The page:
The second important part of this story is that Microsoft will also be bringing this new version of Edge to more platforms.
In response to Microsoft's announcement, Google said it welcomes the Windows maker to the open source community.
Microsoft invites developers to join Microsoft Edge Insider to test preview builds of the new Edge when they become available.
The change isn't expected to roll out until next year sometime, but it should be good news from Edge.
The move to Chromium will allow Microsoft to deliver frequent updates to Edge on Windows 10, even on older versions of the OS, which is something that hasn't been possible in the past.
That new browser is said to now carry the codename Anaheim, and will replace Edge as the default browser for Windows 10. Once Edge is updated, hopefully they will only notice that sites and apps they visit using Edge will work better and faster.
Microsoft's decision to shift Edge to Chromium is less surprising in light of Edge for Android and iOS, which run on the Blink rendering engine from Chromium and WebKit (the basis of Apple's Safari browser) respectively.
Microsoft on Thursday said it intends to use the open-source Chromium browser engine in the desktop version of its Edge browser, promising the two per cent of global internet users who favor Edge an improved web experience.
Microsoft officials haven't said when they expect the new Edge to roll out to the mainstream, but it won't be anytime very soon, based on this schedule.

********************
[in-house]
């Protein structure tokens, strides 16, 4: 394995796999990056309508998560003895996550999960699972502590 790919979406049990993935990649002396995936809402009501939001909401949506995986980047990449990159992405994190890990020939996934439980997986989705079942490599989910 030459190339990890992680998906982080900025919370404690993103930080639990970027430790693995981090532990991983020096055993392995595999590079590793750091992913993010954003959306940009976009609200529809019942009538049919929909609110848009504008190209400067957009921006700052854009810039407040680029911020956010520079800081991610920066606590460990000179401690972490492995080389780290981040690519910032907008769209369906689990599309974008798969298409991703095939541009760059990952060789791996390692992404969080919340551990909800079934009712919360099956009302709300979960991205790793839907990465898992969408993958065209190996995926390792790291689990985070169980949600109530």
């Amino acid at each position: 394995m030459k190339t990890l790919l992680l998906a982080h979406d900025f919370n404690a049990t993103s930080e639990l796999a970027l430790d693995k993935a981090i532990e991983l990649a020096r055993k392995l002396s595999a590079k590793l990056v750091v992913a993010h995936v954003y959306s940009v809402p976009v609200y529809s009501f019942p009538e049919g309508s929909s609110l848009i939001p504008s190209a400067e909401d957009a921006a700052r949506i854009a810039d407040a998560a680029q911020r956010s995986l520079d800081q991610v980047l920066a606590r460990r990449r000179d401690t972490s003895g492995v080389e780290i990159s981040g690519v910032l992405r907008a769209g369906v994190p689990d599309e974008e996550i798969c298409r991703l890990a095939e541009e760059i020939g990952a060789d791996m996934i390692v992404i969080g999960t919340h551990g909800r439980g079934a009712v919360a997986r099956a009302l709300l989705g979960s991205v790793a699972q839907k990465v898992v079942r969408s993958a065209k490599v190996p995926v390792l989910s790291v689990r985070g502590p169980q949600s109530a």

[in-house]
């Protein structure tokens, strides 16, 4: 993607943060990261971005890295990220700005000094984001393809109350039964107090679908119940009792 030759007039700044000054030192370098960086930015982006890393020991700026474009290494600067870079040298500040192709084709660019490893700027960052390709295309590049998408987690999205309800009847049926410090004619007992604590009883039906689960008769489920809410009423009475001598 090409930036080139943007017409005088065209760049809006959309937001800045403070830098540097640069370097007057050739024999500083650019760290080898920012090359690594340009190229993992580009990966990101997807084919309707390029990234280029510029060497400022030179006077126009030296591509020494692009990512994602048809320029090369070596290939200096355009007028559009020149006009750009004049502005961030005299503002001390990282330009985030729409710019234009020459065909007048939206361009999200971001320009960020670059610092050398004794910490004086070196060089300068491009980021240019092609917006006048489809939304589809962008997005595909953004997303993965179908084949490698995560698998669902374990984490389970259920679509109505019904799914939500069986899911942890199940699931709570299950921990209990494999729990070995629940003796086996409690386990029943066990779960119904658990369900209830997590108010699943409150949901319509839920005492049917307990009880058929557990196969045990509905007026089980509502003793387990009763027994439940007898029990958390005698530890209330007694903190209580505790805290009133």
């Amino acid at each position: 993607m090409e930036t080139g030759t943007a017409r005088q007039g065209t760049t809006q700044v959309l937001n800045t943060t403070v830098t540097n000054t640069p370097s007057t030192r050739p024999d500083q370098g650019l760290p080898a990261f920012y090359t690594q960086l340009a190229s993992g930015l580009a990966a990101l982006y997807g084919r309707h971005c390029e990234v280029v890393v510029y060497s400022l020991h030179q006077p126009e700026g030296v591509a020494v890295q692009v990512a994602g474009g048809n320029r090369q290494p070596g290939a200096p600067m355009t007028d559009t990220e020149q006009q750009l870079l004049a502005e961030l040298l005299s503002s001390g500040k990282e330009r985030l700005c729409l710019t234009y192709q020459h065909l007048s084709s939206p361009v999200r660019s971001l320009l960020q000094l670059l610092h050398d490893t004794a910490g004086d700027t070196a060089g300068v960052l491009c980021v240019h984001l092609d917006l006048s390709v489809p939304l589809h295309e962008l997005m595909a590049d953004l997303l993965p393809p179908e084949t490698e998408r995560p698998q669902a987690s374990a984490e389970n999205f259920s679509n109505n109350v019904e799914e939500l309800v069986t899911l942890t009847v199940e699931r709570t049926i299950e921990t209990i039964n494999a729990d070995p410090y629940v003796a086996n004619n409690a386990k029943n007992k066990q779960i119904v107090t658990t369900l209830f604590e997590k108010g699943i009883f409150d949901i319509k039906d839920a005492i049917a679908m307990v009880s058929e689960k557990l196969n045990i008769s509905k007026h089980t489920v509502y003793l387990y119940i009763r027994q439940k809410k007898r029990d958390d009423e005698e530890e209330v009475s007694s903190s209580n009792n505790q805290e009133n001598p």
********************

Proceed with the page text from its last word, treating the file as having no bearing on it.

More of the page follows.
In a blog post announcing the move, Joe Belfiore, Corporate Vice President of Windows, stated that "we intend to adopt the Chromium open source project in the development of Microsoft Edge on the desktop to create better web compatibility for our customers and less fragmentation of the web for all web developers". However, we believe that everything that makes Edge unique, such as its focus on inking, providing an excellent reading and PDF experience, will still be there in the new Edge. I hear the answer is no. Edge is going to be rebuilt in Chromium, a change that will happen under the hood and will mostly go unnoticed by users. What this means is that Microsoft has to invest heavily in upgrading its engine while also dealing with whatever issues Chrome introduces as many devs only build websites that render using that engine and fail to check to see if other browsers render correctly.
Why is Microsoft continuing to try to gain adoption for its own browser, in spite of Edge's continued tiny market share?